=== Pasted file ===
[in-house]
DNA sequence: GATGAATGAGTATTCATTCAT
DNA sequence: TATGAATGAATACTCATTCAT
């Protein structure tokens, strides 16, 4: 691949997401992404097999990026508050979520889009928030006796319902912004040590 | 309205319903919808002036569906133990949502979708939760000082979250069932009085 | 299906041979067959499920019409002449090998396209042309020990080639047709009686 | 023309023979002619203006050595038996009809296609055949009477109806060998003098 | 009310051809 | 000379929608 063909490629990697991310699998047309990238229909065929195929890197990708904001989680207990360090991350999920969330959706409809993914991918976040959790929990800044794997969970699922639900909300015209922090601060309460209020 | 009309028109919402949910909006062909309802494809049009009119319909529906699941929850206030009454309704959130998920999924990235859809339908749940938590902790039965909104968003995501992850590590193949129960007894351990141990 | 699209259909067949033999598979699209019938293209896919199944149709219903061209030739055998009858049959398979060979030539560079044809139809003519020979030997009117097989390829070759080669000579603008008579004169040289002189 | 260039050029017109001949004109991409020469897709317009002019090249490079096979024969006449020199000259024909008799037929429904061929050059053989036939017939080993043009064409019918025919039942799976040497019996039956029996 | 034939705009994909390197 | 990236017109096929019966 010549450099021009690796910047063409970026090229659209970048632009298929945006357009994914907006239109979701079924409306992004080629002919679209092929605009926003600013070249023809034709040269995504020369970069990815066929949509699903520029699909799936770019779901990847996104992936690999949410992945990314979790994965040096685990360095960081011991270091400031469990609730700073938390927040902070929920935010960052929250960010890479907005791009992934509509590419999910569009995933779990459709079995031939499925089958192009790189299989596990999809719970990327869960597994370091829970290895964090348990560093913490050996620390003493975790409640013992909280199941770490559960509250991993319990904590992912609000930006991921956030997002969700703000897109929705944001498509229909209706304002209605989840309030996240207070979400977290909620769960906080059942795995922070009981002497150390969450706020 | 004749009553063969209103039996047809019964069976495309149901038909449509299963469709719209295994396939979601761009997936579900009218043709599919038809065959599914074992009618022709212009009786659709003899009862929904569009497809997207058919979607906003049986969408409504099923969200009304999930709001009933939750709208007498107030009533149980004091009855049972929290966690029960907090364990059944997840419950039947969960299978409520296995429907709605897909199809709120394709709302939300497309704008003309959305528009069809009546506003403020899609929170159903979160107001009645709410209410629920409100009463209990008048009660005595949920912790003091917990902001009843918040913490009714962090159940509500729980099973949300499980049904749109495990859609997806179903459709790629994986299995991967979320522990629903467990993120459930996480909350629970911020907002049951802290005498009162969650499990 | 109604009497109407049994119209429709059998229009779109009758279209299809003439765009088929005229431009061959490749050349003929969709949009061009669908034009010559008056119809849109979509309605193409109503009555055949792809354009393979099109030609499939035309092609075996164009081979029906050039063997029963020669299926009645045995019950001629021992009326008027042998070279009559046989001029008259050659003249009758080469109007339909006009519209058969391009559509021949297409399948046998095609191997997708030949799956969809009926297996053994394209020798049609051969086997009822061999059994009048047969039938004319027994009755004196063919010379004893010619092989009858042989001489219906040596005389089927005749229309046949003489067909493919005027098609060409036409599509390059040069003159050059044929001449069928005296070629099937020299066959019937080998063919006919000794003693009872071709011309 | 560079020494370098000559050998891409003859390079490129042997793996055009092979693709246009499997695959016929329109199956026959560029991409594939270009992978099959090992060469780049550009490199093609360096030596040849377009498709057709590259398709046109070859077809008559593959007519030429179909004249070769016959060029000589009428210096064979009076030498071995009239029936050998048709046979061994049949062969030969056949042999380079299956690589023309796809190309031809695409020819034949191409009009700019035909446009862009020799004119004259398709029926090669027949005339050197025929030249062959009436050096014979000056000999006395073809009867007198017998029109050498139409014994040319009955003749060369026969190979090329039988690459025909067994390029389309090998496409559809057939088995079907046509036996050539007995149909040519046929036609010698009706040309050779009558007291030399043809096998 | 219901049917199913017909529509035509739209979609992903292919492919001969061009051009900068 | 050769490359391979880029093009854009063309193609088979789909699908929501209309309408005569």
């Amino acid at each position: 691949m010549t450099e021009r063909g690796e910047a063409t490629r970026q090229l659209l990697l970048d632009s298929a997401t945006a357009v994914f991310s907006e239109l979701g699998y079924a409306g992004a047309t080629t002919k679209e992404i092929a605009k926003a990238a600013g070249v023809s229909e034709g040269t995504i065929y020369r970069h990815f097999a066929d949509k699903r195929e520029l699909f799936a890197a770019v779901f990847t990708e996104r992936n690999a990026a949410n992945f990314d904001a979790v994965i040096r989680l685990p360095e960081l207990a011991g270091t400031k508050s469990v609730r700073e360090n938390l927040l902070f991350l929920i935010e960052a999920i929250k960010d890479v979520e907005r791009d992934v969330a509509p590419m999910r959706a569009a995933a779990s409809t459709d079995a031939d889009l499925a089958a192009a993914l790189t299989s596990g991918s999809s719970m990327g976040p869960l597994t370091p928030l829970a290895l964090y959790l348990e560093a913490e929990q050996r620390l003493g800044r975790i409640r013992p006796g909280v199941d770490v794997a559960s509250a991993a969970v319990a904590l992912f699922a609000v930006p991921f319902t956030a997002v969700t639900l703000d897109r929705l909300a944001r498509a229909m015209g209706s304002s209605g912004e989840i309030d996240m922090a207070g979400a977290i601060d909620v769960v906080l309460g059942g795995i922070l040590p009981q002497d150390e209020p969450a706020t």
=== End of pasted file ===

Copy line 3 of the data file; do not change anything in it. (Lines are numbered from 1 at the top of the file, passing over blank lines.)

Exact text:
DNA sequence: TATGAATGAATACTCATTCAT